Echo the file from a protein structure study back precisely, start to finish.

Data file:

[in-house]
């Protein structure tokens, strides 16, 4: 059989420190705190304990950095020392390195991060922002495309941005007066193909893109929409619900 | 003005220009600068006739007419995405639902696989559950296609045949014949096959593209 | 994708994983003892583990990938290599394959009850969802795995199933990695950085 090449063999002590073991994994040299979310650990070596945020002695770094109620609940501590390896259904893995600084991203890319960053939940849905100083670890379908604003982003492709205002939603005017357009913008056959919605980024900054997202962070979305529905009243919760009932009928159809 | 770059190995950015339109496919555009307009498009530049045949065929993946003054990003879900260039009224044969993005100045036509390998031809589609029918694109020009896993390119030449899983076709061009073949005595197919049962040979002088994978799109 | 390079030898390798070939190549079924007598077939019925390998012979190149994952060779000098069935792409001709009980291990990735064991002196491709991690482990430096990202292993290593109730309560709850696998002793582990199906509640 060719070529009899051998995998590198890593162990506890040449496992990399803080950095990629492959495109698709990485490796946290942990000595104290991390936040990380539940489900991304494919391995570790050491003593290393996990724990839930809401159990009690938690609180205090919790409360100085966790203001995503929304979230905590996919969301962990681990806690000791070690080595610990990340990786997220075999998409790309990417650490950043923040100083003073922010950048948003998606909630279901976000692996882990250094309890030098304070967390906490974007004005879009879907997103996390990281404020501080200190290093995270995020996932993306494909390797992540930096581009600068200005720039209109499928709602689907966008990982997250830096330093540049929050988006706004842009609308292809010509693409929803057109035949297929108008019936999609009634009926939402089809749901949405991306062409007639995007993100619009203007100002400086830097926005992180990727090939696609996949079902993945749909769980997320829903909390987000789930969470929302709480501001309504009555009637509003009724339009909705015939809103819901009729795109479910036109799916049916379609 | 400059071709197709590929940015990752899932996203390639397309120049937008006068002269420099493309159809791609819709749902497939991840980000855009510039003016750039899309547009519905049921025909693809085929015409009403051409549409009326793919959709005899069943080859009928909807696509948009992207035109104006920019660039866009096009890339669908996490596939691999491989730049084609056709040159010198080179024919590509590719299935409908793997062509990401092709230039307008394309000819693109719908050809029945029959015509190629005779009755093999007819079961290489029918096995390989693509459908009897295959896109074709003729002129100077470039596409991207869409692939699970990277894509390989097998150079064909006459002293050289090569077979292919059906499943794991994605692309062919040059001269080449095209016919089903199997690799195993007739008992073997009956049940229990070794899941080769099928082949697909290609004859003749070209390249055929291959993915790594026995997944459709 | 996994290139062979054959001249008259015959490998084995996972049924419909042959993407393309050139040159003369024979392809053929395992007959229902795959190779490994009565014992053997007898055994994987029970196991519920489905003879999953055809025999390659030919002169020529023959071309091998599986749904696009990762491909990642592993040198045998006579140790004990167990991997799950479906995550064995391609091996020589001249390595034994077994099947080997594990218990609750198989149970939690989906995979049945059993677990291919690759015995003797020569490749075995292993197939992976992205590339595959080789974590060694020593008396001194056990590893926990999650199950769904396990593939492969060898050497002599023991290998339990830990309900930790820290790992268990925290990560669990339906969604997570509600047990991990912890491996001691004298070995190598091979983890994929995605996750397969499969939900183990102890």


[in-house]
């Protein structure tokens, strides 16, 4: 059989420190705190304990950095020392390195991060922002495309941005007066193909893109929409619900 | 003005220009600068006739007419995405639902696989559950296609045949014949096959593209 | 994708994983003892583990990938290599394959009850969802795995199933990695950085 090449063999002590073991994994040299979310650990070596945020002695770094109620609940501590390896259904893995600084991203890319960053939940849905100083670890379908604003982003492709205002939603005017357009913008056959919605980024900054997202962070979305529905009243919760009932009928159809 | 770059190995950015339109496919555009307009498009530049045949065929993946003054990003879900260039009224044969993005100045036509390998031809589609029918694109020009896993390119030449899983076709061009073949005595197919049962040979002088994978799109 | 390079030898390798070939190549079924007598077939019925390998012979190149994952060779000098069935792409001709009980291990990735064991002196491709991690482990430096990202292993290593109730309560709850696998002793582990199906509640 060719070529009899051998995998590198890593162990506890040449496992990399803080950095990629492959495109698709990485490796946290942990000595104290991390936040990380539940489900991304494919391995570790050491003593290393996990724990839930809401159990009690938690609180205090919790409360100085966790203001995503929304979230905590996919969301962990681990806690000791070690080595610990990340990786997220075999998409790309990417650490950043923040100083003073922010950048948003998606909630279901976000692996882990250094309890030098304070967390906490974007004005879009879907997103996390990281404020501080200190290093995270995020996932993306494909390797992540930096581009600068200005720039209109499928709602689907966008990982997250830096330093540049929050988006706004842009609308292809010509693409929803057109035949297929108008019936999609009634009926939402089809749901949405991306062409007639995007993100619009203007100002400086830097926005992180990727090939696609996949079902993945749909769980997320829903909390987000789930969470929302709480501001309504009555009637509003009724339009909705015939809103819901009729795109479910036109799916049916379609 | 400059071709197709590929940015990752899932996203390639397309120049937008006068002269420099493309159809791609819709749902497939991840980000855009510039003016750039899309547009519905049921025909693809085929015409009403051409549409009326793919959709005899069943080859009928909807696509948009992207035109104006920019660039866009096009890339669908996490596939691999491989730049084609056709040159010198080179024919590509590719299935409908793997062509990401092709230039307008394309000819693109719908050809029945029959015509190629005779009755093999007819079961290489029918096995390989693509459908009897295959896109074709003729002129100077470039596409991207869409692939699970990277894509390989097998150079064909006459002293050289090569077979292919059906499943794991994605692309062919040059001269080449095209016919089903199997690799195993007739008992073997009956049940229990070794899941080769099928082949697909290609004859003749070209390249055929291959993915790594026995997944459709 | 996994290139062979054959001249008259015959490998084995996972049924419909042959993407393309050139040159003369024979392809053929395992007959229902795959190779490994009565014992053997007898055994994987029970196991519920489905003879999953055809025999390659030919002169020529023959071309091998599986749904696009990762491909990642592993040198045998006579140790004990167990991997799950479906995550064995391609091996020589001249390595034994077994099947080997594990218990609750198989149970939690989906995979049945059993677990291919690759015995003797020569490749075995292993197939992976992205590339595959080789974590060694020593008396001194056990590893926990999650199950769904396990593939492969060898050497002599023991290998339990830990309900930790820290790992268990925290990560669990339906969604997570509600047990991990912890491996001691004298070995190598091979983890994929995605996750397969499969939900183990102890």